Tuesday, August 19, 2008

"This Nuclear Energy" - Welcome, Malaysia

malaysia_sm_2008 We've welcomed a good number of countries to the nuclear family, enough by now to think we've filled in our entire stamp book (well, except for Vanuatu - they seem more like hydro people - nice stamps, though).

Now, there's Malaysia, a country split between the mainland and an island it shares with Indonesia, with the South China Sea between the halves. Malaysia is multi-cultural (though mostly ethnically Malay, at about 60%) and multi-religious (although mostly Muslim, again at 60%, mostly the Malays).

Unlike the Arab countries that have taken an interest in nuclear energy, Malaysia does not seem at all motivated by Iran's activities. Instead, worries about oil predominate.

"This nuclear energy is vital following the increase in the world fuel price and our limited oil reserve. Moreover, nuclear energy is cheap and clean," [Science, Technology and Innovation minister Maximus Ongkili said.]

We can't decide which we like more: the idea of a Science, Technology and Innovation minister (one of those in our cabinet here, please) or that his name is Maximus (one of those in our, uh, coliseum, please.)

Here's a little more:

Deputy Prime Minister Najib Razak said in June that Malaysia may consider adopting nuclear power to meet its long-term energy needs amid surging global oil prices.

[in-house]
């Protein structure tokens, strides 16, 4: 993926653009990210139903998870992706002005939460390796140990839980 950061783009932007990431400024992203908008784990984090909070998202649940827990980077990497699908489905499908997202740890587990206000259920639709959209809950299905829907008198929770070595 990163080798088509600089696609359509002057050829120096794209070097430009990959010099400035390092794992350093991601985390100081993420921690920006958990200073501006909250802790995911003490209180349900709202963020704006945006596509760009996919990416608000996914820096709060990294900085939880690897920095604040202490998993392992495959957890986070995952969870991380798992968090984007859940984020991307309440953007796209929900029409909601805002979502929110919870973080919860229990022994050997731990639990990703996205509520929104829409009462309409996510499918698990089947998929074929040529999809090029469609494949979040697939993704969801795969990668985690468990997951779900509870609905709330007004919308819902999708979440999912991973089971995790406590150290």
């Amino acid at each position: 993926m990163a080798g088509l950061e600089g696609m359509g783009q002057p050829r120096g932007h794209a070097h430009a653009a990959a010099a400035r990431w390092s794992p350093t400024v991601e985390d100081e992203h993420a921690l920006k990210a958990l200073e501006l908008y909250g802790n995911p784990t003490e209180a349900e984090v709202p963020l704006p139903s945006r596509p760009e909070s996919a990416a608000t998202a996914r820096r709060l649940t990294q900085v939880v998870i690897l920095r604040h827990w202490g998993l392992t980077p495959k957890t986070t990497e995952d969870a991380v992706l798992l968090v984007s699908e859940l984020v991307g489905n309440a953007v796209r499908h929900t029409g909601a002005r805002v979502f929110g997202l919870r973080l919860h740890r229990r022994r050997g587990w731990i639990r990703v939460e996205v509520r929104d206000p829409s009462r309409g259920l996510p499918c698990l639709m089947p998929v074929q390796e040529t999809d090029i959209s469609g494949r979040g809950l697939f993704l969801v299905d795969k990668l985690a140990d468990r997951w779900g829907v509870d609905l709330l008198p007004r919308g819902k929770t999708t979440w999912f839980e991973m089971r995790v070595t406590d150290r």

Currently, half of Malaysia's power plants run on gas. Other sources include coal and hydropower.

Seems like the right idea to us. While we bridle a bit that gas prices should be moving energy policy - we fear the price fluctuations can replace good policy creation with a bipolar-like cycle of panic and neglect  - we think Razak is recognizing, as some American politicians do not, that an eye on the future trumps the quick fixes of the present. Like the U.S., Malaysia has a widely dispersed population that depends on long distance hauling to keep the economy humming.

Let's keep an eye on this and see where it goes.

Map of Malaysia. Perhaps Malaysia get together with New Zealand occasionally to celebrate their divided land massedness.

Just to be fair, here's a nice roundup of Frogs of Malaysia stamps. When they build a nuclear plant, we hope the Malaysians keep those frogs safe. They're pretty unique looking.

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